PayPal Has Traditional Banks Scared as the Ultimate Fintech Grows Up

Editor’s Note: This article was updated on Dec. 13, 2021, to correct the list of Paypal’s subsidiaries.

PayPal (NASDAQ:PYPL) is the ultimate fintech. It’s a player in nearly every fintech niche. Wanna buy now, pay later (BNPL)? Got it. Bitcoin? Got it. A digital wallet that lets you trade stocks? They’ve got that, too.

PayPal (PYPL) logo overlays daylight photo of corporate building
Source: JHVEPhoto / Shutterstock.com

Yet PayPal stock is down for the year, by 18%. That’s because it’s now a fully grown banking operation. It has a market cap of $225 billion. It’s on pace for revenue of $25 billion this year. It’s still growing, by nearly 20%, but bigger numbers grow slowly, and bank stocks don’t get fat multiples. At Friday’s closed, PayPal was trading at 45.3 times earnings, more than four times what bank stocks trade at.

Lender multiples are more like the 10.1x for JPMorgan Chase (NYSE:JPM) and 10.6x of Citigroup (NYSE:C). But PayPal and it fintech brethren have the banks worried. Just last week, JPMorgan co-president and COO, Daniel Pinto. became the latest executive to weigh in on the increasing threat of fintech firms, Business Insider reported. “At a lot of the banks, we kind of slept at the wheel and allowed this to grow,” Pinto said referring to the dominance of payments competitors such as PayPal, Stripe, once-Square-now Block (NYSE:SQ) and others.

Pounding the Table on PYPL Stock

The recent fall in PayPal’s price has many people pounding the table for it, telling investors to buy now.

PayPal’s chart pattern is like that of Fiserv (NASDAQ:FISV), a payment processor, say the bulls. It should be more like a fintech such as BNPL leader Affirm (NASDAQ:AFRM), up 39% since coming public in January. PayPal is launching a “super app,” a digital payments wallet that includes stock trading, cryptocurrency and even messaging.

PayPal’s big advantage has been low fees for both payors and recipients. Because it’s a unitary system, it translates between currencies in an instant. There’s no charge for recharging your account. Once you get into the system, PayPal has a host of profitable subsidiaries you can use. Online coupon generator Honey is PayPal. So is Xoom. Venmo is also PayPal.

PayPal has margins banks can only dream of. Of every $5 that came in during the third quarter, 21 cents became net income. Banks make their money by lending it for more than they pay. PayPal makes money for moving money around, so its books are those of an operating company.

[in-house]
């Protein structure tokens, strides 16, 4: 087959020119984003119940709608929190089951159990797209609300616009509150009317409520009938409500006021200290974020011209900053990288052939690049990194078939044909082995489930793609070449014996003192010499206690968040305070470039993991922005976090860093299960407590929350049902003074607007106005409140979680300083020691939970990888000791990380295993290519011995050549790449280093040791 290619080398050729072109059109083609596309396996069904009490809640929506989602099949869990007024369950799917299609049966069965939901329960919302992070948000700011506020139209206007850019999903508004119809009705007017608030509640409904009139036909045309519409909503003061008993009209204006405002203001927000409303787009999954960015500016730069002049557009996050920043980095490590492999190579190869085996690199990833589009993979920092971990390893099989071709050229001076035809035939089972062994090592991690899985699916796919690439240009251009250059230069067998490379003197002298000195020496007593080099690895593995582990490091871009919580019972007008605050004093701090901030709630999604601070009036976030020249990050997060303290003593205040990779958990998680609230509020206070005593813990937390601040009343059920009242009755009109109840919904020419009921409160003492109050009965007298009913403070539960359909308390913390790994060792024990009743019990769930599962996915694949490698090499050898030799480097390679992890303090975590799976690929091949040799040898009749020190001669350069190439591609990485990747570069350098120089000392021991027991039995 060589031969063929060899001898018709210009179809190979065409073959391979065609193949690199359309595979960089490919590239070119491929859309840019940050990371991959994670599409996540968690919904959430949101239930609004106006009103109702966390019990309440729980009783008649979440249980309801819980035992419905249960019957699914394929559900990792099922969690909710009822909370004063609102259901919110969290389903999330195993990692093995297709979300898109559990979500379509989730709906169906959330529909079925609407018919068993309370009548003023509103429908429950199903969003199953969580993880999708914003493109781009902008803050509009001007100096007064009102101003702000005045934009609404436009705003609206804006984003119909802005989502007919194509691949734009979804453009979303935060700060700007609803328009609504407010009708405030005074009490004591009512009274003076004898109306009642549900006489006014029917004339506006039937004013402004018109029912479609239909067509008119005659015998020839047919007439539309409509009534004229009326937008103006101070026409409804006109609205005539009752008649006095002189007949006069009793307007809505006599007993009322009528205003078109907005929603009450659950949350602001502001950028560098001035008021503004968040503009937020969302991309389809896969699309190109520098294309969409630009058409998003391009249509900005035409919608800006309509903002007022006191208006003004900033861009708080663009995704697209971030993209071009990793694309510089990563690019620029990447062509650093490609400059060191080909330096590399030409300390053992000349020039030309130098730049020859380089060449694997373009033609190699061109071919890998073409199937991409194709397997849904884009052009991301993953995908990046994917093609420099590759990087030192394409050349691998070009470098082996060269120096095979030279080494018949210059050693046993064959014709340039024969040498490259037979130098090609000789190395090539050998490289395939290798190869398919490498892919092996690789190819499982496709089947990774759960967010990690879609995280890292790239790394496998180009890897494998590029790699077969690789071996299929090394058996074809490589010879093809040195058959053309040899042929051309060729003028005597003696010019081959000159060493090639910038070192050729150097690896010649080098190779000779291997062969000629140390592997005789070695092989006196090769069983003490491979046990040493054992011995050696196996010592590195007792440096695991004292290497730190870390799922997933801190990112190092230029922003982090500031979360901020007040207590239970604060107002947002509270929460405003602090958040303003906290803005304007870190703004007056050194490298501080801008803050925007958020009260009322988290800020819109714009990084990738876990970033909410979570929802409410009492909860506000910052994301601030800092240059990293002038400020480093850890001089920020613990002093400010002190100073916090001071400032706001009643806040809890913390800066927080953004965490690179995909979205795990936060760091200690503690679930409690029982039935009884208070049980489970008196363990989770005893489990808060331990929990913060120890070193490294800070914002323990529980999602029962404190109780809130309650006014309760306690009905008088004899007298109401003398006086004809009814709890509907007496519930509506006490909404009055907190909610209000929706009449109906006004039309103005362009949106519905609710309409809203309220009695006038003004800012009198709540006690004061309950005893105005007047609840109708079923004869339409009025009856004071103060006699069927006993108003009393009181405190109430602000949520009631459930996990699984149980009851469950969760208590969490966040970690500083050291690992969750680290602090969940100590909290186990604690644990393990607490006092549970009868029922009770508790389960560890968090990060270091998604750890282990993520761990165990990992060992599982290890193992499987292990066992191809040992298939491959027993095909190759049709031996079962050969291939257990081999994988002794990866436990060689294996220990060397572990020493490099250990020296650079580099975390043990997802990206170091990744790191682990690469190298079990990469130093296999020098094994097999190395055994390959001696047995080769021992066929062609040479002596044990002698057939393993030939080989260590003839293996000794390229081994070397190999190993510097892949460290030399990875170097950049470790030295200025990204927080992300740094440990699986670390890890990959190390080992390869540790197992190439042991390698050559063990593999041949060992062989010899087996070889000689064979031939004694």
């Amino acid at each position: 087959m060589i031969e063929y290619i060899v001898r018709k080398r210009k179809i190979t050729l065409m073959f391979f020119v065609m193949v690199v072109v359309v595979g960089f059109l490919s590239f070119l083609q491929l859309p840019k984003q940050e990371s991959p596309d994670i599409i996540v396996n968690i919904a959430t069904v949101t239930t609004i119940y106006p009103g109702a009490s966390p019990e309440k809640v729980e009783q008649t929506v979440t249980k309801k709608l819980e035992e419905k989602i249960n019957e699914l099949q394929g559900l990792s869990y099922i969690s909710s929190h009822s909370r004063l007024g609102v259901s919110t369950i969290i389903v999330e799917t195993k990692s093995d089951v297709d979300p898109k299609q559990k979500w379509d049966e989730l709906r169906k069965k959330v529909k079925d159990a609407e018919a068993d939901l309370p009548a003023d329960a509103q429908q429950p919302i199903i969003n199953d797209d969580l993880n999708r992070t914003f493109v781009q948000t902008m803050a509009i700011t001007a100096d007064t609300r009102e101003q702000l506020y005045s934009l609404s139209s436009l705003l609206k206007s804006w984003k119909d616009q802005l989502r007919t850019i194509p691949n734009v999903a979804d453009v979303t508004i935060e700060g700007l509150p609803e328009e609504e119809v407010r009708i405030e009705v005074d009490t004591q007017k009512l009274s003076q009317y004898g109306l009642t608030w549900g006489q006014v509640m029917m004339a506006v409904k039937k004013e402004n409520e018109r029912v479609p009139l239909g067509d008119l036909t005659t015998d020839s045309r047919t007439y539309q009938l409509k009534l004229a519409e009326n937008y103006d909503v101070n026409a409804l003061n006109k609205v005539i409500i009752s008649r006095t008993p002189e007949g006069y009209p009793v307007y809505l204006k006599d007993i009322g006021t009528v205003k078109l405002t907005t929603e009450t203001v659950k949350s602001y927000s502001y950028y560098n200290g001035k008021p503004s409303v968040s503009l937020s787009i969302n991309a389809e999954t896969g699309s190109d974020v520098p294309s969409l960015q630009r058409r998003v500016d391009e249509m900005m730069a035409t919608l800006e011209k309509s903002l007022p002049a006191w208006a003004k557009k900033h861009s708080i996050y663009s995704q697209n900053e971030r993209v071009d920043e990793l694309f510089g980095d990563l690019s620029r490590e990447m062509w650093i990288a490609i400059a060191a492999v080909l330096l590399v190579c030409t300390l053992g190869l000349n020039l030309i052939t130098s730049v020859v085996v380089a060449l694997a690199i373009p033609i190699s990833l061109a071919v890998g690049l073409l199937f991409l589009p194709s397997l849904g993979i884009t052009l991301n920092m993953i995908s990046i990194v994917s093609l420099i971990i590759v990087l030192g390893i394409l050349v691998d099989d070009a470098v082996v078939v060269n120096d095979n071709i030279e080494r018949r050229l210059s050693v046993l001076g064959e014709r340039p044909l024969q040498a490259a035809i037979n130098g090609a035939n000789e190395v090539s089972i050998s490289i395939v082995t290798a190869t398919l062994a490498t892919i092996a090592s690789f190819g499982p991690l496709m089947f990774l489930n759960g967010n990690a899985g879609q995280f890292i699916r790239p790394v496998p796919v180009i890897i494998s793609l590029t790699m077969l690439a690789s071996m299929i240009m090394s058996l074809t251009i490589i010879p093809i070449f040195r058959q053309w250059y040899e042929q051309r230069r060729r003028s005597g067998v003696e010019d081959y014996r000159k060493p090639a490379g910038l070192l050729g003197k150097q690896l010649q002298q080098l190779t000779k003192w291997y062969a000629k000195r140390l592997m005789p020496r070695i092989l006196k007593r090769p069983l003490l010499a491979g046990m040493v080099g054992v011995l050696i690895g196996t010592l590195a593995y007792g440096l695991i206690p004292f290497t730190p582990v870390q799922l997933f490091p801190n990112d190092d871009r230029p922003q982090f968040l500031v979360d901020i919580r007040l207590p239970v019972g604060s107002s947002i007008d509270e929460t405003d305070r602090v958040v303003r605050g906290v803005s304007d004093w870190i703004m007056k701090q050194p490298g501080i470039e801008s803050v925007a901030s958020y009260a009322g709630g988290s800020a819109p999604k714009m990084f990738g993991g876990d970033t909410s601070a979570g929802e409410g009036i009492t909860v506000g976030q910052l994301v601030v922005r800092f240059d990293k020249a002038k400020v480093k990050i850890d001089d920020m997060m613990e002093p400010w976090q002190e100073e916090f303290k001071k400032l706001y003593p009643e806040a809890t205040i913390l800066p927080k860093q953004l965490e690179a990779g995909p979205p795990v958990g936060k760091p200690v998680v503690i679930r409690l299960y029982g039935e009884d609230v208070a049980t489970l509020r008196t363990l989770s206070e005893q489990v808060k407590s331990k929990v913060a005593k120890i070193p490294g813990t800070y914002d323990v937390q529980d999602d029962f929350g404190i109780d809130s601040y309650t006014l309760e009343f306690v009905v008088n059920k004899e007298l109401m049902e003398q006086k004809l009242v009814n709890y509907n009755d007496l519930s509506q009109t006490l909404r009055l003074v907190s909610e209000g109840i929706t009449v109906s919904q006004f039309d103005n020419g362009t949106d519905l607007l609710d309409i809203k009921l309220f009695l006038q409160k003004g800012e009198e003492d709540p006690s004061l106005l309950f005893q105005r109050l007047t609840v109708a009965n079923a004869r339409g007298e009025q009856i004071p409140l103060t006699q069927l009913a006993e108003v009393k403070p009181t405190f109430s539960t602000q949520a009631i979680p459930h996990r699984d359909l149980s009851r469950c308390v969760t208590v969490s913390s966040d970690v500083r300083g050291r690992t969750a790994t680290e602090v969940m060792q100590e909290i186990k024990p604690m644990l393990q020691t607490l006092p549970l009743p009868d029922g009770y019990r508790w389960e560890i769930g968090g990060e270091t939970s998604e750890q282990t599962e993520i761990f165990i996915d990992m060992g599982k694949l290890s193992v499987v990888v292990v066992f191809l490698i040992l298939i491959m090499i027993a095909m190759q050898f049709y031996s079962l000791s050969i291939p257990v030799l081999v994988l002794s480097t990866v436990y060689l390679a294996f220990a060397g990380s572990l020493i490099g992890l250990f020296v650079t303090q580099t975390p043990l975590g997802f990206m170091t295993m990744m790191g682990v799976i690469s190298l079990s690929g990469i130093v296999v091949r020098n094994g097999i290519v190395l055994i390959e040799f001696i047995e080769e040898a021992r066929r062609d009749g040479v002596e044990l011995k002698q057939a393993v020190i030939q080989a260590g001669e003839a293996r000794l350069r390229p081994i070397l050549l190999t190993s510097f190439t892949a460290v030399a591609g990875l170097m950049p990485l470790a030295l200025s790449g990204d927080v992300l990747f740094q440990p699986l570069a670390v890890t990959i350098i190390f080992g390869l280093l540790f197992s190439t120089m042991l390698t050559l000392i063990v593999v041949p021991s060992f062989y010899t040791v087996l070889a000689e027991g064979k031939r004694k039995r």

The Bear Case

To PayPal bulls, the stock’s fall since July, when it traded at $305, is a mystery.

It’s not a mystery. the San Jose-based company’s last two earnings’ releases were called “disappointing.” Its outlook for the fourth quarter is conservative. Shares doubled during the worst of the pandemic and were due to cool off.

Growth must slow down as PayPal gets bigger. Revenue there usually grows at around 13% per year. In 2020 it grew by 25%. It should be up by 21% this year. The company is guiding toward even slower growth next year.

Even with its recent fall, PayPal is still priced like a tech stock. It’s all about growth. If growth is slowing, if business is going back to normal, then PayPal must fall.

Behind the Pinterest Rumor

Then there’s Pinterest (NYSE:PINS).

PayPal was rumored to be buying Pinterest, a DIY and crafts discovery site, back in October. It threw cold water on the reports in early November. But this left some analysts scratching their heads, wondering whether PayPal’s C-suite had lost its mind.

It hadn’t. But it has become interested in the metaverse, in blockchain and NFTs. Moving from digital payments to digital currency, and digital assets, is risky business. Wall Street likes risk only when it pays off.

Aggressive Investors See Opportunity

PayPal is for aggressive, growth-oriented investors.

Even deals like the recent tie-up between its Venmo unit and Amazon (NASDAQ:AMZN) aren’t guaranteed to move the needle.

To maintain its growth rate, PayPal will have to do $30 billion in business next year, and $36 billion in 2023. Bears worry that this means going into riskier, fully digital assets, rather than just moving money.

It doesn’t have to. The coming end of the pandemic should boost international trade. This could provide a big kicker to PayPal’s numbers. BNPL will provide another kicker.

If you’re an aggressive investor, you can see PayPal as a buying opportunity at its current price. If you’re conservative, stay with the banks.

On the date of publication, Dana Blankenhorn held long positions in AMZN. The opinions expressed in this article are those of the writer, subject to the InvestorPlace.com Publishing Guidelines.

Dana Blankenhorn has been a financial and technology journalist since 1978. Just in time for the holidays he has a collection of COVID-19 stories at the Amazon Kindle store. Write him at danablankenhorn@gmail.com or tweet him at @danablankenhorn. He writes a Substack newsletter, Facing the Future, which covers technology, markets, and politics.


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